JESSICA KARLEY: Cookin' with bananasSome people are of the school of thought that when bananas become brown there are only two options: Throw them out or make banana bread. Then, there are others who, like me, view the ripening of bananas as a good thing.
By: Jessica Karley, Grand Forks Herald
Most of us buy plump bundles of bananas with good intentions of eating one each morning, but as the week goes on, we run out of time, and those happy little bananas quickly ripen. Before you know it, the bananas become mostly brown.
Some people are of the school of thought that, at this point, there are only two options: Throw them out or make banana bread. Then, there are others who, like me, view the ripening of bananas as a good thing.
As soon as brown spots appear, I start planning how I’m going to use them because they’re becoming perfect for cooking and baking. Those little brown spots indicate the fruit’s flavor is changing from a slightly “green” taste to much warmer, richer and a bit tropical flavor.
If you’re not going to be able to use these ripened bananas immediately, you can store them in your refrigerator and that will slow the process.
The peel of the banana will turn a darker shade of brown, but the fruit inside will stay just as delicious as they day you stored it. You can also keep them in the freezer. Just peel and store them in a freezer-safe container until you’re feeling creative. There are so many ways to cook and bake with well-ripened bananas.
If you find yourself looking for a few banana recipes to get you out of the banana bread rut, I have two great options. The first is a recipe that I believe everyone should have in their personal cookbooks for lazy weekends, and that’s Banana Oatmeal Pancakes.
There are many different recipes out there, but these are heartier than traditional buttermilk pancakes because of the added fiber from the old-fashioned oats and whole- wheat flour. That helps to keep my son and I going strong all morning and put an end to mid-morning snacking.
If I have enough bananas on hand, I’ll double this recipe and store the leftovers in the fridge or freezer for later use. Simply place the pancakes between pieces of wax paper and store them inside of a re-sealable plastic bag. One to two minutes in the microwave later, and you have a delicious and speedy breakfast on a weekday morning, and these little hot cakes covered in maple syrup are sure to make someone feel special.
Another one of my favorite recipes is a little flashier. Literally.
It’s Bananas Foster. Ripe bananas cooking gently in a bubbling syrup made from brown sugar, butter, cinnamon and rum, that’s then ignited into a beautiful flash of blue and yellow. Finally, that warm buttery, caramel sauce is served over cool and creamy vanilla ice cream. It’s a delicious way to end the day.
This classic New Orleans dessert is sure to impress guests and family. I can’t promise, but it may also make young children think you’re some sort of culinary super hero! In order to maintain that status, be sure to not have any other flammable items around your stove. (This includes pulling back your hair!)
Banana Oatmeal Pancakes
1 cup all-purpose flour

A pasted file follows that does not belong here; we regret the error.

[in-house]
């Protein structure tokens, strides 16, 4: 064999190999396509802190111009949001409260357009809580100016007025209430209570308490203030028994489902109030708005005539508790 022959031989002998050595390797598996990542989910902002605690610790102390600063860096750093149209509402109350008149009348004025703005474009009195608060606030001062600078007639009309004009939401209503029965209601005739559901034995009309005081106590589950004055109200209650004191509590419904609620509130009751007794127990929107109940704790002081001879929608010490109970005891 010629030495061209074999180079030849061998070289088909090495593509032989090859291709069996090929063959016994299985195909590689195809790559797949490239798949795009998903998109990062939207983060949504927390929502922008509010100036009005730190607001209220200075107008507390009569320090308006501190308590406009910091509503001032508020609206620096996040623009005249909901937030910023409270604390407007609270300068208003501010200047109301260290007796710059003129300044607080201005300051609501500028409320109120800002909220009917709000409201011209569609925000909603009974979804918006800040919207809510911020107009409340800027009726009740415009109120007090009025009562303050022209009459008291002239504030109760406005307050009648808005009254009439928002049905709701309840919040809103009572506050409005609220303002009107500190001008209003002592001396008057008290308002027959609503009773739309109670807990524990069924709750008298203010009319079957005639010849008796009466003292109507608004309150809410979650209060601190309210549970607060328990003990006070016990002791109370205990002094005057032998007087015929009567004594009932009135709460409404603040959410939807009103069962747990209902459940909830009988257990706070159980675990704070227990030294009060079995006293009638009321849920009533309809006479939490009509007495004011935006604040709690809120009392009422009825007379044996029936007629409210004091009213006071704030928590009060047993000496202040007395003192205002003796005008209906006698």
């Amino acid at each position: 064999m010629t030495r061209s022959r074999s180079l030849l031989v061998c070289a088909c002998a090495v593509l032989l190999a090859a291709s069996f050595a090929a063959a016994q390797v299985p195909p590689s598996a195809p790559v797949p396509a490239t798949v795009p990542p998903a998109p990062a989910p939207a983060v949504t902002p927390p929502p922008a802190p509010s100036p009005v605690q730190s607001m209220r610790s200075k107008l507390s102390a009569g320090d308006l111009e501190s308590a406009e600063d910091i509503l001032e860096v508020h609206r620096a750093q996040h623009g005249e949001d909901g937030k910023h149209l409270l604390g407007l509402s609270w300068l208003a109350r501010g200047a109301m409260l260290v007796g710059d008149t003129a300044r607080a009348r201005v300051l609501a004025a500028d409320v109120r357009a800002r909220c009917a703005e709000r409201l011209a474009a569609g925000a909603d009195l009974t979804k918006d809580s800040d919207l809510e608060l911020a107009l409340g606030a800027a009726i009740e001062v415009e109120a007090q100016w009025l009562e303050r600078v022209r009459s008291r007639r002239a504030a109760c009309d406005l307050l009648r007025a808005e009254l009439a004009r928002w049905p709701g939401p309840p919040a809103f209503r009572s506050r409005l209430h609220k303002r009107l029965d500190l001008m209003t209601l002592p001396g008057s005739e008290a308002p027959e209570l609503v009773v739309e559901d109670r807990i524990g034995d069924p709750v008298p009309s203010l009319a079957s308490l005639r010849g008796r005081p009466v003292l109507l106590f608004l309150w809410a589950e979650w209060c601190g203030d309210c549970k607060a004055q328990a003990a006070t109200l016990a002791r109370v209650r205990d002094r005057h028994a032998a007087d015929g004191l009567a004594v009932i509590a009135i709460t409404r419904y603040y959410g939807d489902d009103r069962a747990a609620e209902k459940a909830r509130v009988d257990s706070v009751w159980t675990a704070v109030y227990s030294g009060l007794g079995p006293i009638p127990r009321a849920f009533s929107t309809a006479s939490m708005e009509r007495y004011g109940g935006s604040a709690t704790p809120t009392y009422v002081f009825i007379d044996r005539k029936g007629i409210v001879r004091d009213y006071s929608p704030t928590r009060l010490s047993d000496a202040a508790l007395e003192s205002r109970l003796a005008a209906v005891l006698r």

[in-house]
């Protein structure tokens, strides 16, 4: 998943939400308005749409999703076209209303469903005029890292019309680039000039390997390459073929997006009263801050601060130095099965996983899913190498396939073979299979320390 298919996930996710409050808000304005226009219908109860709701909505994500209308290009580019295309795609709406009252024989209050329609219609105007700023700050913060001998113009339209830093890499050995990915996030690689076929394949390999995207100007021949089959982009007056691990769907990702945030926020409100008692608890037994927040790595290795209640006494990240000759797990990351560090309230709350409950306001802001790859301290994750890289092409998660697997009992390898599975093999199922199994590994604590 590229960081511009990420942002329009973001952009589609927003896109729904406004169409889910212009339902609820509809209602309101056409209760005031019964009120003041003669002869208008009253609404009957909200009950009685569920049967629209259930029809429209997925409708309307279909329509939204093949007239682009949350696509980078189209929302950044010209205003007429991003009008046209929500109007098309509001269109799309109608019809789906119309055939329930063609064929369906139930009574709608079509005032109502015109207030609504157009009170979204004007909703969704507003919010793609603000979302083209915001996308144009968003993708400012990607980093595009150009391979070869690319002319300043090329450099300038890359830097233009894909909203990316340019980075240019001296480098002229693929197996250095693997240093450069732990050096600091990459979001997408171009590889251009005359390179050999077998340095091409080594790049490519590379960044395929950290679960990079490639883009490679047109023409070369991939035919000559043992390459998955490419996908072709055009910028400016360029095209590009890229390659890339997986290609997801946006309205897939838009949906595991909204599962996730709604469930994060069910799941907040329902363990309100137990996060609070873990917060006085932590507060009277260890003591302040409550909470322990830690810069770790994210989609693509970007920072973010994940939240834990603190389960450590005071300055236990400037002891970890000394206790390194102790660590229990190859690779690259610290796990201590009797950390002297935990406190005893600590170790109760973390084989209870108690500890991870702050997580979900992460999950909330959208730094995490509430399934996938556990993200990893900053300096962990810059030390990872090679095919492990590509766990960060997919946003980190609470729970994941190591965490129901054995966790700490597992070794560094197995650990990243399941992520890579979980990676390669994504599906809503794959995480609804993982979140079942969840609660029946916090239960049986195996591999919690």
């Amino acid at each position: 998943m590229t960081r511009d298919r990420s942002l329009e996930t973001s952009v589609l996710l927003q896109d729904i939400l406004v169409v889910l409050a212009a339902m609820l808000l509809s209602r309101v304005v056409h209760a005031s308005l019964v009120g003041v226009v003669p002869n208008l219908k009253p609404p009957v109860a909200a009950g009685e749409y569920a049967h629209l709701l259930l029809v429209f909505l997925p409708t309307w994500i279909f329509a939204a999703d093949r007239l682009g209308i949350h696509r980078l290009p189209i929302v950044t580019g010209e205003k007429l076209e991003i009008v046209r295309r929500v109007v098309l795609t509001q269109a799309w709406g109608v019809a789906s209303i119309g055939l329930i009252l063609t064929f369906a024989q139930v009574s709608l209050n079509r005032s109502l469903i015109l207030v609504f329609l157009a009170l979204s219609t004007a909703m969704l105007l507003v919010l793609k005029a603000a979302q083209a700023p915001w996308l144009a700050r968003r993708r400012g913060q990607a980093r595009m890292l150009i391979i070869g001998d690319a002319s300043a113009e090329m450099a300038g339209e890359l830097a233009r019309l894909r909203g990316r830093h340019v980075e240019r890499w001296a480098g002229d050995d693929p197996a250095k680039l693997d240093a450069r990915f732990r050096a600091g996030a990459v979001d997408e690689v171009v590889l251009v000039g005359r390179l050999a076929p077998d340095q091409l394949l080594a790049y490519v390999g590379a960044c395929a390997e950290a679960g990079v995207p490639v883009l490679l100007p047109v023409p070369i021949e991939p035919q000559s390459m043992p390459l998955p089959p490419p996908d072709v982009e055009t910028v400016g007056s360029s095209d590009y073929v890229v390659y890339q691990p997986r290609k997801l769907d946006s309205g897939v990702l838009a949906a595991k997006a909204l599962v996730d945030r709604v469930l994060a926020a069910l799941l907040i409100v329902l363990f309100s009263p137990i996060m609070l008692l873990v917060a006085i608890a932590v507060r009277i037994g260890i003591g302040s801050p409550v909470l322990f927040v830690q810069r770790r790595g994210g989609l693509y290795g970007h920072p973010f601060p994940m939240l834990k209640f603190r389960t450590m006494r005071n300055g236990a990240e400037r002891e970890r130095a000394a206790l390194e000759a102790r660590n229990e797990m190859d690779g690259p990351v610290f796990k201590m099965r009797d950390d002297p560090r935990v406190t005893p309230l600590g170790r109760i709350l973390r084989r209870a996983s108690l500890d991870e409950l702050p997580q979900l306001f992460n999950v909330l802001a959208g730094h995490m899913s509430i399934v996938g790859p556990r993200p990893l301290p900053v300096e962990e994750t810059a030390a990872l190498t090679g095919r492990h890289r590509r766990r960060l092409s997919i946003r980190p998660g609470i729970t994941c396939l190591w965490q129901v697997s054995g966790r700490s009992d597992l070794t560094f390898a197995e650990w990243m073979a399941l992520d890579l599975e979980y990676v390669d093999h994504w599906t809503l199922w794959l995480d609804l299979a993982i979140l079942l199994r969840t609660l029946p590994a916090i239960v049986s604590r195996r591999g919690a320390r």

½ cup whole-wheat flour
1 cup old-fashioned oats
¾ teaspoon baking soda
2 teaspoons baking powder
½ teaspoon cinnamon, ground
½ teaspoon ginger, ground
½ teaspoon iodized salt
23 cup plain Greek yogurt
2 large eggs, lightly beaten
3 bananas, ripened, mostly brown
2 teaspoons vanilla extract
2 tablespoons agave nectar or honey
¼ cup milk
Pan spray, butter, coconut oil
In a large bowl, combine all of your dry ingredients and whisk. Set aside. In a medium bowl, mash the bananas with a fork until only a few lumps remain. Add eggs, yogurt, vanilla, agave nectar and milk, stir until all ingredients are well-combined. Gently whisk the banana mixture into the flour mixture, being sure to mix thoroughly, so none of the dry ingredients are visible. Take care not to over mix. Heat a griddle or sauté pan over medium heat. Prepare the pan with pan spray or a light coating of butter or coconut oil. Using a ladle or measuring cup, add batter to the pan, 2-3 pancakes at time depending on the pan size. Since the batter will be thick, spread each one into a circle. When pancakes have begun to brown on the bottom and get a slightly dry appearance on the top, flip them to cook the other side. If they are browning too much before the tops are dry enough to flip, lower the cooking temperature. Serve with warm maple syrup and enjoy!
2 whole bananas, ripened with a few brown specks
½ cup dark brown sugar
½ cup butter, 1 stick
¼ teaspoon cinnamon
½ cup dark rum
Peel and slice each banana into 10-12 slices. Set aside. Place butter, brown sugar and cinnamon in a large sauté pan over medium-high heat. Cook, stirring constantly, until sauce is bubbly and slightly thickened. Add bananas and keep them in a single layer. Cook for 1 minute while gently spooning the syrup over top of bananas. Remove the pan from the heat and add rum. Let sit for 15 seconds, so it warms the alcohol. Tilt the pan slightly to bring all of the rum to one side. Using a lit, long-handled match or grill lighter, lower the flame to the rum and gently set the pan down until the flames burn off, about 1 minute. Arrange bananas over bowls of vanilla ice cream. Spoon the warm, caramel-like sauce over the top and enjoy!
Karley can be reached at email@example.com. Read her food blog at EverydayGourmet.AreaVoices.com.